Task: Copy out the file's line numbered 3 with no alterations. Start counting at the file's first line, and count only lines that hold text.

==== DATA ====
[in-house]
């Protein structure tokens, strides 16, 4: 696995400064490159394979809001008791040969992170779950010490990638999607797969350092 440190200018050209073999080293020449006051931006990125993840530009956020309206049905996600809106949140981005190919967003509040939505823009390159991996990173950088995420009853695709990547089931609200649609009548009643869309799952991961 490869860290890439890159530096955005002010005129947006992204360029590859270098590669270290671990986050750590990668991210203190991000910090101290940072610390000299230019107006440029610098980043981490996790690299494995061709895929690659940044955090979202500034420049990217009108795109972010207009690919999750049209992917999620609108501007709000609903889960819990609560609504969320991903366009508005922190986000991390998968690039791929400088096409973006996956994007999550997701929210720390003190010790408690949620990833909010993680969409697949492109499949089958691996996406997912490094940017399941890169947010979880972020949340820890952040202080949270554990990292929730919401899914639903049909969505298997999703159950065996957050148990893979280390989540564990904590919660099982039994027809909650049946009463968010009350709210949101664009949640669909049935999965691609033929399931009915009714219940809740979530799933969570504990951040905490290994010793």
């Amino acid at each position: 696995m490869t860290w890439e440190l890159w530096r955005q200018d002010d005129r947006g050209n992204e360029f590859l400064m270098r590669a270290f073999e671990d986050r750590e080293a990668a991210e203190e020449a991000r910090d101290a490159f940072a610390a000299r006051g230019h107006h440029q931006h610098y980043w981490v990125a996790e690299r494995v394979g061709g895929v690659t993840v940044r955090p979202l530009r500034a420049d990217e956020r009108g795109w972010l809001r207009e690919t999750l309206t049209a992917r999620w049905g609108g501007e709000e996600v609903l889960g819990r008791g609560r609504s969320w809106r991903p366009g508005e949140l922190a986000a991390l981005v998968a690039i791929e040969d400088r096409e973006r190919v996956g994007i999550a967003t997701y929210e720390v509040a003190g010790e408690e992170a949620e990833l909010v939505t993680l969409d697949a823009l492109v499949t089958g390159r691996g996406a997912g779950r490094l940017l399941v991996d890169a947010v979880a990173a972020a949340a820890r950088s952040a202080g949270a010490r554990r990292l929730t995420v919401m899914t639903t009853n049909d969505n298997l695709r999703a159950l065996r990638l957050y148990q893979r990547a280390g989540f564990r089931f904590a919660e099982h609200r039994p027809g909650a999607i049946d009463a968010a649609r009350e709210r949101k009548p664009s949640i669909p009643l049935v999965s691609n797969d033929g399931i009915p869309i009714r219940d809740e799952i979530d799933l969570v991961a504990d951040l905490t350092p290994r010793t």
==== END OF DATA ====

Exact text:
């Amino acid at each position: 696995m490869t860290w890439e440190l890159w530096r955005q200018d002010d005129r947006g050209n992204e360029f590859l400064m270098r590669a270290f073999e671990d986050r750590e080293a990668a991210e203190e020449a991000r910090d101290a490159f940072a610390a000299r006051g230019h107006h440029q931006h610098y980043w981490v990125a996790e690299r494995v394979g061709g895929v690659t993840v940044r955090p979202l530009r500034a420049d990217e956020r009108g795109w972010l809001r207009e690919t999750l309206t049209a992917r999620w049905g609108g501007e709000e996600v609903l889960g819990r008791g609560r609504s969320w809106r991903p366009g508005e949140l922190a986000a991390l981005v998968a690039i791929e040969d400088r096409e973006r190919v996956g994007i999550a967003t997701y929210e720390v509040a003190g010790e408690e992170a949620e990833l909010v939505t993680l969409d697949a823009l492109v499949t089958g390159r691996g996406a997912g779950r490094l940017l399941v991996d890169a947010v979880a990173a972020a949340a820890r950088s952040a202080g949270a010490r554990r990292l929730t995420v919401m899914t639903t009853n049909d969505n298997l695709r999703a159950l065996r990638l957050y148990q893979r990547a280390g989540f564990r089931f904590a919660e099982h609200r039994p027809g909650a999607i049946d009463a968010a649609r009350e709210r949101k009548p664009s949640i669909p009643l049935v999965s691609n797969d033929g399931i009915p869309i009714r219940d809740e799952i979530d799933l969570v991961a504990d951040l905490t350092p290994r010793t």